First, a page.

Hey Greg..yeah the H4N is about $300. I have it for doing DSLR video...so I'd thought I'd use it. But, they also make a $100 version, the H2, that does pretty well. The GoPro2 has an external audio jack..so I'll try that with a mic next. The big secret isn't the H4N..it's the Redhead wind screen. Check out the demo video on http://www.redheadwindscreens.com
Syncing is actually pretty easy. I use Adobe premiere...and most of the time I just sync a few mouth clicks at the begining. If I have a lot of tracks over several days (like the snowboard stuff ) I'll use a program called DualEyes that automatically syncs and replaces the audio. You still need to through in some clicks or claps to help the program out. But most of the time if it's just one track, I'll drag it into Premiere and just match up the waves visually...it takes maybe 30 seconds.
The camera was mounted on a Manfrotto monopod that was ziptied to the frame. I was worried about a crash when I strapped it on there...so I used a releasable zip-tie at the top so it would flex if in a crash. I've found the releasable ones will give fairly easily. The h4n was sitting on a mini table top tripod velcrod to the top tube.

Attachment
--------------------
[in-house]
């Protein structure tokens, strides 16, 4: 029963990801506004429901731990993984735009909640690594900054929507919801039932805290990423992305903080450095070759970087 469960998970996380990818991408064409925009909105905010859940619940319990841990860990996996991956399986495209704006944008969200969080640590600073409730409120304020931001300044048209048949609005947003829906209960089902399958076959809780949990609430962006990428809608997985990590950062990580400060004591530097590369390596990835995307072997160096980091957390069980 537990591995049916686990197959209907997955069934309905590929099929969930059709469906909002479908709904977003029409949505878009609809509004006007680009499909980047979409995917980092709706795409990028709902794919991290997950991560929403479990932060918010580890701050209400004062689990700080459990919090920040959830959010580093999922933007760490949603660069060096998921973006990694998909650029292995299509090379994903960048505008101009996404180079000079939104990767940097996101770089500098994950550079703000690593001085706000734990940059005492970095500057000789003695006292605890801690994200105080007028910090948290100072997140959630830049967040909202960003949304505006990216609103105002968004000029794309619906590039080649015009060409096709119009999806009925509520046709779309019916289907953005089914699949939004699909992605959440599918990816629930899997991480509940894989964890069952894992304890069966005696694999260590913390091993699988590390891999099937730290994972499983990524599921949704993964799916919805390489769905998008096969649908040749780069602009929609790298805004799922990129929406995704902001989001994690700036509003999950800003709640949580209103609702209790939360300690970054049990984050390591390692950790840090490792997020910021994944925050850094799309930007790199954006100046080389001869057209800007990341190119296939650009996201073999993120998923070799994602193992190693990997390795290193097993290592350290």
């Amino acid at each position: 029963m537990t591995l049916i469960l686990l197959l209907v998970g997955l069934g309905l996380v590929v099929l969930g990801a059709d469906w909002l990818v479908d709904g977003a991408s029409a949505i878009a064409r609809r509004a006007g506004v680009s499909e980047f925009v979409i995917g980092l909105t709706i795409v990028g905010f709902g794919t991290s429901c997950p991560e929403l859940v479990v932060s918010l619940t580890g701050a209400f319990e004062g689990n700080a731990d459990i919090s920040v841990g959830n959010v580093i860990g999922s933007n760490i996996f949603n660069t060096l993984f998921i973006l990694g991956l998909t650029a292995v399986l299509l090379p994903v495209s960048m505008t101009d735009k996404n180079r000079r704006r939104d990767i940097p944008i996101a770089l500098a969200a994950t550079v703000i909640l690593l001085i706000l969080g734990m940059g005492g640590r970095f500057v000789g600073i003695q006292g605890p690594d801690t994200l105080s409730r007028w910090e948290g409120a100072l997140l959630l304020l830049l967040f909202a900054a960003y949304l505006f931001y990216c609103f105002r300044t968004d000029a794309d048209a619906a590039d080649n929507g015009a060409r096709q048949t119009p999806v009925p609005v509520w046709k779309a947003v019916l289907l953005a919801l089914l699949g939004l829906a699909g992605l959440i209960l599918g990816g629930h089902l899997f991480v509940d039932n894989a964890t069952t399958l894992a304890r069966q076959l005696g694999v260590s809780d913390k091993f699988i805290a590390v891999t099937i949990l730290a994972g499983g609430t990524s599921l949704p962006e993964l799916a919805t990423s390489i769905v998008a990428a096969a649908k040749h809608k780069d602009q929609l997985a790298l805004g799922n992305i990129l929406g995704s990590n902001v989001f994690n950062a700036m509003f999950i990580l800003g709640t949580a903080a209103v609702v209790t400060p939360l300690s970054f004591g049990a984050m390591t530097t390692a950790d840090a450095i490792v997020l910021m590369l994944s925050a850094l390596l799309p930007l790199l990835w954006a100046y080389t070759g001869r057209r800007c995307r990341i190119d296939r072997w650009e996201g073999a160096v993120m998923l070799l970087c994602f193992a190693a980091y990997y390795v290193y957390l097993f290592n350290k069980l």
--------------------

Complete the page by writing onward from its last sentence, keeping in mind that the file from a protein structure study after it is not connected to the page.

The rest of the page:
I've tried the chest mounts before but find the constant swaying annoying. I've been experimenting with mounts on the bike. So far this has been the best. Part of it has to do with the handlebars moving exactly like the camera...so you get an intrinsically stabilized foreground reference point. Then, all the CMOS rolling shutter jellies and background vibrations don't seem so bad. Plus it gives a frame of reference for the viewer. I want to experiment more with 3rd person type viewpoints...hanging the camera off behind or to the side.
You know, one of the first things that went through my head after the crash was your recent video of a wash out: where you pointed out how much gloves minimized the damage of the accident.